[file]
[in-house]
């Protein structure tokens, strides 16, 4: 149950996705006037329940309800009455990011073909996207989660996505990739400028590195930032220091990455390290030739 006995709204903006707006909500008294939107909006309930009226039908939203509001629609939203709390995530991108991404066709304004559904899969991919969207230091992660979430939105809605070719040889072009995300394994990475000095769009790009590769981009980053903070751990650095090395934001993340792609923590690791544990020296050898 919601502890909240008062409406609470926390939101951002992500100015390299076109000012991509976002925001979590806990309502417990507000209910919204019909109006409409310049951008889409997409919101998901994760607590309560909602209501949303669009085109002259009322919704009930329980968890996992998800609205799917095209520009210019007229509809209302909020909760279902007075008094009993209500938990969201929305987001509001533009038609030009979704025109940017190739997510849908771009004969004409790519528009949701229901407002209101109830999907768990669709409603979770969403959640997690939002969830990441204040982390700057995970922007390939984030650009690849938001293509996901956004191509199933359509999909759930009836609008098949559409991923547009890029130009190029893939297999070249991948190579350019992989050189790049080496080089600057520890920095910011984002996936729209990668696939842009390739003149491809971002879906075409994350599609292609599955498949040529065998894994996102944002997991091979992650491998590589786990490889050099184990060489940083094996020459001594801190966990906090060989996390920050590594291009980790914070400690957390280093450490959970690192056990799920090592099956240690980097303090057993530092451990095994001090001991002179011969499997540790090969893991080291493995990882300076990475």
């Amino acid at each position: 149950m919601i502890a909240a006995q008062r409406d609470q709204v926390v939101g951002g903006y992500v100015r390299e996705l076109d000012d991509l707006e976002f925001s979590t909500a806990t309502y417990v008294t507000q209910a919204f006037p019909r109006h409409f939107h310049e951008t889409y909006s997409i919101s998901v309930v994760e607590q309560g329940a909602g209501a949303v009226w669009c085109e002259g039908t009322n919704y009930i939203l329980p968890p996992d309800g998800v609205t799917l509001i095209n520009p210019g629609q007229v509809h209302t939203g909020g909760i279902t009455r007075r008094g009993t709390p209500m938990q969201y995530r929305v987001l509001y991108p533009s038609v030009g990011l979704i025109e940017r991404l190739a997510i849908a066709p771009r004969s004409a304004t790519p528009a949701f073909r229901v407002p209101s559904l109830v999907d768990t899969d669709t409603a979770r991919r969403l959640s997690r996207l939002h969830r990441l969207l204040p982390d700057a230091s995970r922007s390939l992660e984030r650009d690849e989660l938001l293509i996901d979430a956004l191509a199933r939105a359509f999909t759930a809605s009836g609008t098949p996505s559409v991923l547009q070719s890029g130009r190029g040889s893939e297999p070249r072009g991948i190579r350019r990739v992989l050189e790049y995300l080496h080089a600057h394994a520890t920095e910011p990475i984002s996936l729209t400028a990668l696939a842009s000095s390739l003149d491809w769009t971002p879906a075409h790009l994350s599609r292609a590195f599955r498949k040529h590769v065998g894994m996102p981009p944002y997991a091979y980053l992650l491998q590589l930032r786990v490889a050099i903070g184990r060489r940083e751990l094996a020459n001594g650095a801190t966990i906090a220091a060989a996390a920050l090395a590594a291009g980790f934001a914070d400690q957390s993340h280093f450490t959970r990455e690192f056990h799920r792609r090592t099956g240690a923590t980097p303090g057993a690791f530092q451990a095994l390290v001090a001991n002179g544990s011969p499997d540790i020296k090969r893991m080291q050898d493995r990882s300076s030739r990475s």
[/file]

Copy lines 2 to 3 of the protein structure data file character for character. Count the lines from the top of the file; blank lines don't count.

């Protein structure tokens, strides 16, 4: 149950996705006037329940309800009455990011073909996207989660996505990739400028590195930032220091990455390290030739 006995709204903006707006909500008294939107909006309930009226039908939203509001629609939203709390995530991108991404066709304004559904899969991919969207230091992660979430939105809605070719040889072009995300394994990475000095769009790009590769981009980053903070751990650095090395934001993340792609923590690791544990020296050898 919601502890909240008062409406609470926390939101951002992500100015390299076109000012991509976002925001979590806990309502417990507000209910919204019909109006409409310049951008889409997409919101998901994760607590309560909602209501949303669009085109002259009322919704009930329980968890996992998800609205799917095209520009210019007229509809209302909020909760279902007075008094009993209500938990969201929305987001509001533009038609030009979704025109940017190739997510849908771009004969004409790519528009949701229901407002209101109830999907768990669709409603979770969403959640997690939002969830990441204040982390700057995970922007390939984030650009690849938001293509996901956004191509199933359509999909759930009836609008098949559409991923547009890029130009190029893939297999070249991948190579350019992989050189790049080496080089600057520890920095910011984002996936729209990668696939842009390739003149491809971002879906075409994350599609292609599955498949040529065998894994996102944002997991091979992650491998590589786990490889050099184990060489940083094996020459001594801190966990906090060989996390920050590594291009980790914070400690957390280093450490959970690192056990799920090592099956240690980097303090057993530092451990095994001090001991002179011969499997540790090969893991080291493995990882300076990475």
């Amino acid at each position: 149950m919601i502890a909240a006995q008062r409406d609470q709204v926390v939101g951002g903006y992500v100015r390299e996705l076109d000012d991509l707006e976002f925001s979590t909500a806990t309502y417990v008294t507000q209910a919204f006037p019909r109006h409409f939107h310049e951008t889409y909006s997409i919101s998901v309930v994760e607590q309560g329940a909602g209501a949303v009226w669009c085109e002259g039908t009322n919704y009930i939203l329980p968890p996992d309800g998800v609205t799917l509001i095209n520009p210019g629609q007229v509809h209302t939203g909020g909760i279902t009455r007075r008094g009993t709390p209500m938990q969201y995530r929305v987001l509001y991108p533009s038609v030009g990011l979704i025109e940017r991404l190739a997510i849908a066709p771009r004969s004409a304004t790519p528009a949701f073909r229901v407002p209101s559904l109830v999907d768990t899969d669709t409603a979770r991919r969403l959640s997690r996207l939002h969830r990441l969207l204040p982390d700057a230091s995970r922007s390939l992660e984030r650009d690849e989660l938001l293509i996901d979430a956004l191509a199933r939105a359509f999909t759930a809605s009836g609008t098949p996505s559409v991923l547009q070719s890029g130009r190029g040889s893939e297999p070249r072009g991948i190579r350019r990739v992989l050189e790049y995300l080496h080089a600057h394994a520890t920095e910011p990475i984002s996936l729209t400028a990668l696939a842009s000095s390739l003149d491809w769009t971002p879906a075409h790009l994350s599609r292609a590195f599955r498949k040529h590769v065998g894994m996102p981009p944002y997991a091979y980053l992650l491998q590589l930032r786990v490889a050099i903070g184990r060489r940083e751990l094996a020459n001594g650095a801190t966990i906090a220091a060989a996390a920050l090395a590594a291009g980790f934001a914070d400690q957390s993340h280093f450490t959970r990455e690192f056990h799920r792609r090592t099956g240690a923590t980097p303090g057993a690791f530092q451990a095994l390290v001090a001991n002179g544990s011969p499997d540790i020296k090969r893991m080291q050898d493995r990882s300076s030739r990475s």